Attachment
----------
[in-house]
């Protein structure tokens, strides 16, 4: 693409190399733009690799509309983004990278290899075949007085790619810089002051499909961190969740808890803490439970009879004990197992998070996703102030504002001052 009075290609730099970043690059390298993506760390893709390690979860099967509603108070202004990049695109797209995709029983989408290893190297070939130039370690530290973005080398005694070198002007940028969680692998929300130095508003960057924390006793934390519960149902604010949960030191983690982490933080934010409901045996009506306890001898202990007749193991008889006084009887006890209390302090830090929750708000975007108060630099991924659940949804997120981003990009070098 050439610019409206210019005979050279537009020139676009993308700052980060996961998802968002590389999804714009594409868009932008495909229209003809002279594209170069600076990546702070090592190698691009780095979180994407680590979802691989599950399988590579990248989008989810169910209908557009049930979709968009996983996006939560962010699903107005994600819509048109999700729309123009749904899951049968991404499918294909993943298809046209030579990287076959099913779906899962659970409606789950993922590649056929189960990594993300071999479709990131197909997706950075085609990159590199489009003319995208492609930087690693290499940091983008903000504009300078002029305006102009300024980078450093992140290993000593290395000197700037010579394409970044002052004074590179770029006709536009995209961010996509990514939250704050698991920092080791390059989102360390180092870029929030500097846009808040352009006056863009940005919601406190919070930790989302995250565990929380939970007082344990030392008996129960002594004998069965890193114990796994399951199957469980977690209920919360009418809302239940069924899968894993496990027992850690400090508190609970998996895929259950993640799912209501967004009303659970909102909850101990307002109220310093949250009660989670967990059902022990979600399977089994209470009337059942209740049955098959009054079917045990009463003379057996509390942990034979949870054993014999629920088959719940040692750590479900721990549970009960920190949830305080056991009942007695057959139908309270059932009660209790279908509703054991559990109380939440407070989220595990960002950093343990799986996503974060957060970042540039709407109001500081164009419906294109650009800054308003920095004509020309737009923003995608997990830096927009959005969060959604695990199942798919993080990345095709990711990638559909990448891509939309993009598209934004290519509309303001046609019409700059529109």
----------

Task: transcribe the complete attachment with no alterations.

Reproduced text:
[in-house]
């Protein structure tokens, strides 16, 4: 693409190399733009690799509309983004990278290899075949007085790619810089002051499909961190969740808890803490439970009879004990197992998070996703102030504002001052 009075290609730099970043690059390298993506760390893709390690979860099967509603108070202004990049695109797209995709029983989408290893190297070939130039370690530290973005080398005694070198002007940028969680692998929300130095508003960057924390006793934390519960149902604010949960030191983690982490933080934010409901045996009506306890001898202990007749193991008889006084009887006890209390302090830090929750708000975007108060630099991924659940949804997120981003990009070098 050439610019409206210019005979050279537009020139676009993308700052980060996961998802968002590389999804714009594409868009932008495909229209003809002279594209170069600076990546702070090592190698691009780095979180994407680590979802691989599950399988590579990248989008989810169910209908557009049930979709968009996983996006939560962010699903107005994600819509048109999700729309123009749904899951049968991404499918294909993943298809046209030579990287076959099913779906899962659970409606789950993922590649056929189960990594993300071999479709990131197909997706950075085609990159590199489009003319995208492609930087690693290499940091983008903000504009300078002029305006102009300024980078450093992140290993000593290395000197700037010579394409970044002052004074590179770029006709536009995209961010996509990514939250704050698991920092080791390059989102360390180092870029929030500097846009808040352009006056863009940005919601406190919070930790989302995250565990929380939970007082344990030392008996129960002594004998069965890193114990796994399951199957469980977690209920919360009418809302239940069924899968894993496990027992850690400090508190609970998996895929259950993640799912209501967004009303659970909102909850101990307002109220310093949250009660989670967990059902022990979600399977089994209470009337059942209740049955098959009054079917045990009463003379057996509390942990034979949870054993014999629920088959719940040692750590479900721990549970009960920190949830305080056991009942007695057959139908309270059932009660209790279908509703054991559990109380939440407070989220595990960002950093343990799986996503974060957060970042540039709407109001500081164009419906294109650009800054308003920095004509020309737009923003995608997990830096927009959005969060959604695990199942798919993080990345095709990711990638559909990448891509939309993009598209934004290519509309303001046609019409700059529109």